Cart (Loading....) | Create Account
Close category search window
 

Spatial Characterization of fMRI Activation Maps Using Invariant 3-D Moment Descriptors

Sign In

Cookies must be enabled to login.After enabling cookies , please use refresh or reload or ctrl+f5 on the browser for the login options.

Formats Non-Member Member
$31 $13
Learn how you can qualify for the best price for this item!
Become an IEEE Member or Subscribe to
IEEE Xplore for exclusive pricing!
close button

puzzle piece

IEEE membership options for an individual and IEEE Xplore subscriptions for an organization offer the most affordable access to essential journal articles, conference papers, standards, eBooks, and eLearning courses.

Learn more about:

IEEE membership

IEEE Xplore subscriptions

4 Author(s)
Ng, B. ; Biomed. Signal & Image Comput. Lab. (BiSICL), Univ. of British Columbia, Vancouver, BC ; Abugharbieh, R. ; Xuemei Huang ; McKeown, M.J.

A novel approach is proposed for quantitatively characterizing the spatial patterns of activation statistics in functional magnetic resonance imaging (fMRI) activation maps. Specifically, we propose using 3-D invariant moment descriptors, as opposed to the traditionally-employed magnitude-based features such as mean voxel statistics or percentage of activated voxels, to characterize the task-specific spatial distribution of activation statistics within a given region of interest (ROI). The proposed method is applied to real fMRI data collected from 21 healthy subjects performing previously-learned right-handed finger tapping sequences that are either externally guided (EG) by a cue or internally guided (IG)-tasks expected to incur subtle differences in motor-related cortical and subcortical ROIs. Voxel-based activation statistics contrasting EG versus rest and IG versus rest are examined in multiple manually-drawn ROIs on unwarped brain images. Analyzing the activation statistics within each ROI using the proposed 3-D invariant moment descriptors detected significant group differences between the two tasks, thus quantitatively demonstrating that the spatial distribution of activation statistics within an ROI represent an important task-related attribute of brain activation. In contrast, conventional methods that solely rely on activation statistic magnitudes and disregard spatial information showed reduced discriminability. Normally, incorporating spatial information would merely increase inter-subject variability partly due to differences in brain size and subject's orientation in the scanner. Yet, our results suggest that the proposed spatial features, which are invariant to similarity transformations, can effectively account for such inter-subject variability, while enhancing the sensitivity in detecting task-specific activation. Thus, we argue that this novel quantitative description of the ldquo3-D texturerdquo of activation maps provides new directions to ex- lore for ROI-based fMRI analysis.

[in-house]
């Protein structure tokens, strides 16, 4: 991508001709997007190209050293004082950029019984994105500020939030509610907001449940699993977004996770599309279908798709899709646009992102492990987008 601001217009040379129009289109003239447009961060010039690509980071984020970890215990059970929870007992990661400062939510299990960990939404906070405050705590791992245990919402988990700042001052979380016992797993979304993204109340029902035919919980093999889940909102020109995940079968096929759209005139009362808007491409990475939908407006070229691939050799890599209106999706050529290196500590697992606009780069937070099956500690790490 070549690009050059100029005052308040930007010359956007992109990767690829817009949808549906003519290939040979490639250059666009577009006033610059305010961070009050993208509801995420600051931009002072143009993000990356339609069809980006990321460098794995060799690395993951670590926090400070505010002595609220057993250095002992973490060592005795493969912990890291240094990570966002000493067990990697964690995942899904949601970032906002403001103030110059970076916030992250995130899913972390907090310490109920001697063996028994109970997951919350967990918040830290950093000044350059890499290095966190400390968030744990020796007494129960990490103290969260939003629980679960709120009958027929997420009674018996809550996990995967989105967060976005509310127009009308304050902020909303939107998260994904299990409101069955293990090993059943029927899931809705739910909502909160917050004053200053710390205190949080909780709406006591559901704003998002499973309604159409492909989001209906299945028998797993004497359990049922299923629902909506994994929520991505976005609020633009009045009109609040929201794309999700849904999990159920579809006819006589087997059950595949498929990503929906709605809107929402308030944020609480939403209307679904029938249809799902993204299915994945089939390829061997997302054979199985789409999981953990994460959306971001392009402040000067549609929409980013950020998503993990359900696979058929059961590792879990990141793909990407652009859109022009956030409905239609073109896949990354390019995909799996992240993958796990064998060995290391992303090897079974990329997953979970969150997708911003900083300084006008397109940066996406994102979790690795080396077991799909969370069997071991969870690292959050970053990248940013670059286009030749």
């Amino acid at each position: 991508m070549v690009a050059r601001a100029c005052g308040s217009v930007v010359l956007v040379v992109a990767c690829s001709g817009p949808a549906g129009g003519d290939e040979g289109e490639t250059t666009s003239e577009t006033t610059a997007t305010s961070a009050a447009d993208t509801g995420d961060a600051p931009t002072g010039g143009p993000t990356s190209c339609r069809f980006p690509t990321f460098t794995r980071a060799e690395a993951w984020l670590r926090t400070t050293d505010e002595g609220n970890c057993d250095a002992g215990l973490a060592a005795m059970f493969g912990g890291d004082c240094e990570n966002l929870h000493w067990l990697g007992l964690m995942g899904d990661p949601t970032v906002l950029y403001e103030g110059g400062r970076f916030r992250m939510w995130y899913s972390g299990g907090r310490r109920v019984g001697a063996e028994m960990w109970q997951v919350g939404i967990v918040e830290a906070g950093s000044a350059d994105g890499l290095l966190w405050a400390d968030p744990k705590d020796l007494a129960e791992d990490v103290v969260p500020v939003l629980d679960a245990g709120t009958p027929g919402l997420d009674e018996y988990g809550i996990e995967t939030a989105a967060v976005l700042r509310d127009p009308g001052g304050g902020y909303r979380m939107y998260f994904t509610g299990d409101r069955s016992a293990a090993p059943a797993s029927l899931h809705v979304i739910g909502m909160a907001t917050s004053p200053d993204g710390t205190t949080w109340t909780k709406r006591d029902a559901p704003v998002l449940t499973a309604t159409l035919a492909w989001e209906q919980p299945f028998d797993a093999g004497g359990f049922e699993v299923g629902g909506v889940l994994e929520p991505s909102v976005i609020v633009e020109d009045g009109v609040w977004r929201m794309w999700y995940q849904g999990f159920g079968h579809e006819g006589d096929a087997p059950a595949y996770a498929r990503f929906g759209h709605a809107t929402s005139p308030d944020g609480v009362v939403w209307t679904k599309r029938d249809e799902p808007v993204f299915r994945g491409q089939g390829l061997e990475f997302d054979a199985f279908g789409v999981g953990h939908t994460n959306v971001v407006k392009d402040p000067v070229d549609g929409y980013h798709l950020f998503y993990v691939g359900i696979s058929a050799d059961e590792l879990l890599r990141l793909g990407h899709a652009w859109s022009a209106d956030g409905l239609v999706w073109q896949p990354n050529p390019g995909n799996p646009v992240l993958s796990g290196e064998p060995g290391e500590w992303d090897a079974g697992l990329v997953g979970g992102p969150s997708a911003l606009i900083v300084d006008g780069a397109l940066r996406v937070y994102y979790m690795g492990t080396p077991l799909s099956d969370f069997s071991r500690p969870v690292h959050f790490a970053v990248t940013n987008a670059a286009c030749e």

Published in:

Medical Imaging, IEEE Transactions on  (Volume:28 ,  Issue: 2 )

Date of Publication:

Feb. 2009

Need Help?


IEEE Advancing Technology for Humanity About IEEE Xplore | Contact | Help | Terms of Use | Nondiscrimination Policy | Site Map | Privacy & Opting Out of Cookies

A not-for-profit organization, IEEE is the world's largest professional association for the advancement of technology.
© Copyright 2014 IEEE - All rights reserved. Use of this web site signifies your agreement to the terms and conditions.